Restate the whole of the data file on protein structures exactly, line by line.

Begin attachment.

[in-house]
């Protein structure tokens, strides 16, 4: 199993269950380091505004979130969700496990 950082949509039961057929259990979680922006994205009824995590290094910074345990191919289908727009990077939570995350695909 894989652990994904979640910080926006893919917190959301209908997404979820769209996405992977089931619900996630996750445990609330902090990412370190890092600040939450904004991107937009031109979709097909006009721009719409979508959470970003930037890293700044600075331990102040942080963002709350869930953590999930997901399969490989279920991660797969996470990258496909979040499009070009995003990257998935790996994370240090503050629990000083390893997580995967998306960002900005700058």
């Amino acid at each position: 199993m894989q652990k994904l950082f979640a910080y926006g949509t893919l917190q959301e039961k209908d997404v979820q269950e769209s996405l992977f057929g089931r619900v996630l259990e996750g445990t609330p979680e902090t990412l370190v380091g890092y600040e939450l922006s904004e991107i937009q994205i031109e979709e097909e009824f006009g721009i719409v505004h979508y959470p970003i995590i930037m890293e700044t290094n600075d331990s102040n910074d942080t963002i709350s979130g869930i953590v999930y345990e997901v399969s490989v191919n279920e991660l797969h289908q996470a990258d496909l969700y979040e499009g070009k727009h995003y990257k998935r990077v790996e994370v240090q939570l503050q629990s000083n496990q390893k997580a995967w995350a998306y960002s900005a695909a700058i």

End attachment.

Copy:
[in-house]
């Protein structure tokens, strides 16, 4: 199993269950380091505004979130969700496990 950082949509039961057929259990979680922006994205009824995590290094910074345990191919289908727009990077939570995350695909 894989652990994904979640910080926006893919917190959301209908997404979820769209996405992977089931619900996630996750445990609330902090990412370190890092600040939450904004991107937009031109979709097909006009721009719409979508959470970003930037890293700044600075331990102040942080963002709350869930953590999930997901399969490989279920991660797969996470990258496909979040499009070009995003990257998935790996994370240090503050629990000083390893997580995967998306960002900005700058």
């Amino acid at each position: 199993m894989q652990k994904l950082f979640a910080y926006g949509t893919l917190q959301e039961k209908d997404v979820q269950e769209s996405l992977f057929g089931r619900v996630l259990e996750g445990t609330p979680e902090t990412l370190v380091g890092y600040e939450l922006s904004e991107i937009q994205i031109e979709e097909e009824f006009g721009i719409v505004h979508y959470p970003i995590i930037m890293e700044t290094n600075d331990s102040n910074d942080t963002i709350s979130g869930i953590v999930y345990e997901v399969s490989v191919n279920e991660l797969h289908q996470a990258d496909l969700y979040e499009g070009k727009h995003y990257k998935r990077v790996e994370v240090q939570l503050q629990s000083n496990q390893k997580a995967w995350a998306y960002s900005a695909a700058i």